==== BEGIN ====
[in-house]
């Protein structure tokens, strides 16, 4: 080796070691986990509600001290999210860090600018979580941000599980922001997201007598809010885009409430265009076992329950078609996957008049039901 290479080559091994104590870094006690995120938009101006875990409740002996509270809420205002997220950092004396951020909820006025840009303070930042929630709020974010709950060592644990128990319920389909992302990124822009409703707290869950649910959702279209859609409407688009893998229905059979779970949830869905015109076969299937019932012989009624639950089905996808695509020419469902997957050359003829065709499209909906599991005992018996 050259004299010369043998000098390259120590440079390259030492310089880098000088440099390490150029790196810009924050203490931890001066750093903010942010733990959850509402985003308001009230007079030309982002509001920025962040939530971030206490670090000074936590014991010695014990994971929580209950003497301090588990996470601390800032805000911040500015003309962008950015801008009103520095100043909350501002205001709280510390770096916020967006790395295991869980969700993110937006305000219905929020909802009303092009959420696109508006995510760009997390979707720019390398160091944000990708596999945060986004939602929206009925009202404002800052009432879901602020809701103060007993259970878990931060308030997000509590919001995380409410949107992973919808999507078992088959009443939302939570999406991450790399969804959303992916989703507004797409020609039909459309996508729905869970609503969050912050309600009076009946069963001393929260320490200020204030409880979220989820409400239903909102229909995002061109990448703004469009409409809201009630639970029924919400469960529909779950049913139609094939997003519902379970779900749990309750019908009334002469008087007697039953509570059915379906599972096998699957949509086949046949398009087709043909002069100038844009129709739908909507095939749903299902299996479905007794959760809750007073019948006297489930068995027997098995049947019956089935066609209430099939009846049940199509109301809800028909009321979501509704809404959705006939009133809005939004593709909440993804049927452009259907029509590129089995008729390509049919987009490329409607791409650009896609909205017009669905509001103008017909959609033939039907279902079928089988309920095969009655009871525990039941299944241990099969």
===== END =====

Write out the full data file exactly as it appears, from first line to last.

[in-house]
């Protein structure tokens, strides 16, 4: 080796070691986990509600001290999210860090600018979580941000599980922001997201007598809010885009409430265009076992329950078609996957008049039901 290479080559091994104590870094006690995120938009101006875990409740002996509270809420205002997220950092004396951020909820006025840009303070930042929630709020974010709950060592644990128990319920389909992302990124822009409703707290869950649910959702279209859609409407688009893998229905059979779970949830869905015109076969299937019932012989009624639950089905996808695509020419469902997957050359003829065709499209909906599991005992018996 050259004299010369043998000098390259120590440079390259030492310089880098000088440099390490150029790196810009924050203490931890001066750093903010942010733990959850509402985003308001009230007079030309982002509001920025962040939530971030206490670090000074936590014991010695014990994971929580209950003497301090588990996470601390800032805000911040500015003309962008950015801008009103520095100043909350501002205001709280510390770096916020967006790395295991869980969700993110937006305000219905929020909802009303092009959420696109508006995510760009997390979707720019390398160091944000990708596999945060986004939602929206009925009202404002800052009432879901602020809701103060007993259970878990931060308030997000509590919001995380409410949107992973919808999507078992088959009443939302939570999406991450790399969804959303992916989703507004797409020609039909459309996508729905869970609503969050912050309600009076009946069963001393929260320490200020204030409880979220989820409400239903909102229909995002061109990448703004469009409409809201009630639970029924919400469960529909779950049913139609094939997003519902379970779900749990309750019908009334002469008087007697039953509570059915379906599972096998699957949509086949046949398009087709043909002069100038844009129709739908909507095939749903299902299996479905007794959760809750007073019948006297489930068995027997098995049947019956089935066609209430099939009846049940199509109301809800028909009321979501509704809404959705006939009133809005939004593709909440993804049927452009259907029509590129089995008729390509049919987009490329409607791409650009896609909205017009669905509001103008017909959609033939039907279902079928089988309920095969009655009871525990039941299944241990099969």